Avril Lavigne's Make 5 Wishes by Avril Lavigne
|Avril Lavigne's Make 5 Wishes by Avril Lavigne|
|Reviewer: John Lloyd|
|Summary: A young and unhappy girl collects a demon granting her 5 wishes from a website. A very interesting and well-written pair of manga-format books.|
|Buy? Yes||Borrow? Yes|
|Pages: 154||Date: September 2007|
|Publisher: Titan Books Ltd|
|External links: Author's website|
It has to be said that if there is a kind of book I would not normally be seen dead reading in public, then it is this. A small-format graphic novel, in bright vivid girly covers, with the "star" Avril Lavigne's name emblazoned in huge letters. Yet if I had been too proud to get this from the library then I would have missed out on a very effective and interesting quick read.
Hana might well be a bit of a cute young teenage girl, but nobody at her school notices her. If they're not bumping her out of the way and calling her a "'tard" (add your own prefix), they're just downright ignoring her. With no friends and no hobbies bar her records you would hope for a good home life, but no, mom and pop are always rowing, fit to burst and seemingly blaming some of their troubles on Hana.
She is on the surface a shy, lonesome and lonely girl, misunderstood so much that her mother decides to get her out and about and interested in something by packing her off to make day visits with a local "creepy, smelly, old" man. She has some fun pretending to be other people online and interacting with people she knows from school in secret, but all she can get keen on is Avril Lavigne's music, so much so the young popstar becomes her invisible companion, giving advice and a shoulder to not physically cry on.
Until a mysterious website offers her five wishes, which come courtesy of a small, doll-sized red demon, with a very individual demeanour. You know and I know one should always be careful what we wish for, in case it actually comes true, and the plot follows much the same line - especially when the genie-type character here is a very impish fellow who talks in a way Hana fails to understand, likes to urinate in public, and seems to take it on himself to grant her wishes in the most odd way.
And as you expect the girl starts off with a mind on world peace and so on, and instead rattles through her five, thinking instead of her popularity, time with the elderly neighbour, and so on. But this is where the joy of this book comes into play. We think we know what is happening with the story, and in a way are correct, but the way Hana makes her wishes and gets them granted is so disarming, so unusually plotted, I received several very pleasant surprises from the story.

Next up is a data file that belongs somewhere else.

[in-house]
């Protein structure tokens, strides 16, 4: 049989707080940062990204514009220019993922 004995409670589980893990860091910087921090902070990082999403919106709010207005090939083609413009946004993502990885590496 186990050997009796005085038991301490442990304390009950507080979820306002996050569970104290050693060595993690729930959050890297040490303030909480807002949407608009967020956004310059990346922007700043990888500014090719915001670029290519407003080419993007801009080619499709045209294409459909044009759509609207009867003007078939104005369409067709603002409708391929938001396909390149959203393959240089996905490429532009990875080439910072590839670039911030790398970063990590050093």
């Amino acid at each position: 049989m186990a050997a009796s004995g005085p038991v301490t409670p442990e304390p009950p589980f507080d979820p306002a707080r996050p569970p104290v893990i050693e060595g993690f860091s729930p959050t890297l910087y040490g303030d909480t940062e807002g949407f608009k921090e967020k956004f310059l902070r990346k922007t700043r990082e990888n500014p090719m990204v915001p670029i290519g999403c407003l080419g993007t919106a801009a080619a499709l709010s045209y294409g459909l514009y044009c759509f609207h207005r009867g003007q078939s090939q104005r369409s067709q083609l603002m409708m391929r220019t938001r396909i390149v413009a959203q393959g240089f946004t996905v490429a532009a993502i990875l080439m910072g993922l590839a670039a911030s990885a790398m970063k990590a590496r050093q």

As a graphic novel, too, it does its job very well. Breaking the rigidity of the small pages well, with many good angles of view, the lettering is bright and obvious, and the drawing very good, with really nice colouring. There's a grungy way of giving everything several pencilled outlines, and while the parents may look a little anonymous Hana and the other characters are very appealingly defined.
It was partly down to me not knowing how many volumes made up the story that led me to be so disarmed by the plotting, but I really was impressed with the whole experience - for a sort of franchise product with a pop star's name tagged on this is outstanding. Avril herself is certainly not the star, at least not in the way the artist's post-scripts suggest, but her presence is important to the story, and really should not be allowed to put anyone off - for the target audience of 12- to 15-year olds, and on the whole a female one, this book is a resounding success, and for anyone else is still recommended for being so well thought out, and beyond type.
As it is, there is only one sequel - the story concludes in part 2, which is practically as good. The artist has changed, but kept very much the same style, and while the colouring is a little flashier the two form a fine pair and really must be bought and read together. The second half features the Ready-Brek Kid, and perhaps fewer (yet greater) surprises, but still has a brilliant edge used to take the reader to unexpected places. I did begin to wonder if all the "pin-ups" of the demon and Hana used as chapter breaks were making brilliant value for money, but I should not quibble. The brace of books here in this story are well worth the exploration, and should be on everyone's wish-list.
Oh, and don't bother with the semi-animated reproductions on the project's website - they're smothered with Lavigne's inappropriate music and are not a patch on the paper format.
You can read more book reviews or buy Avril Lavigne's Make 5 Wishes by Avril Lavigne at Amazon.co.uk.
You can read more book reviews or buy Avril Lavigne's Make 5 Wishes by Avril Lavigne at Amazon.com.
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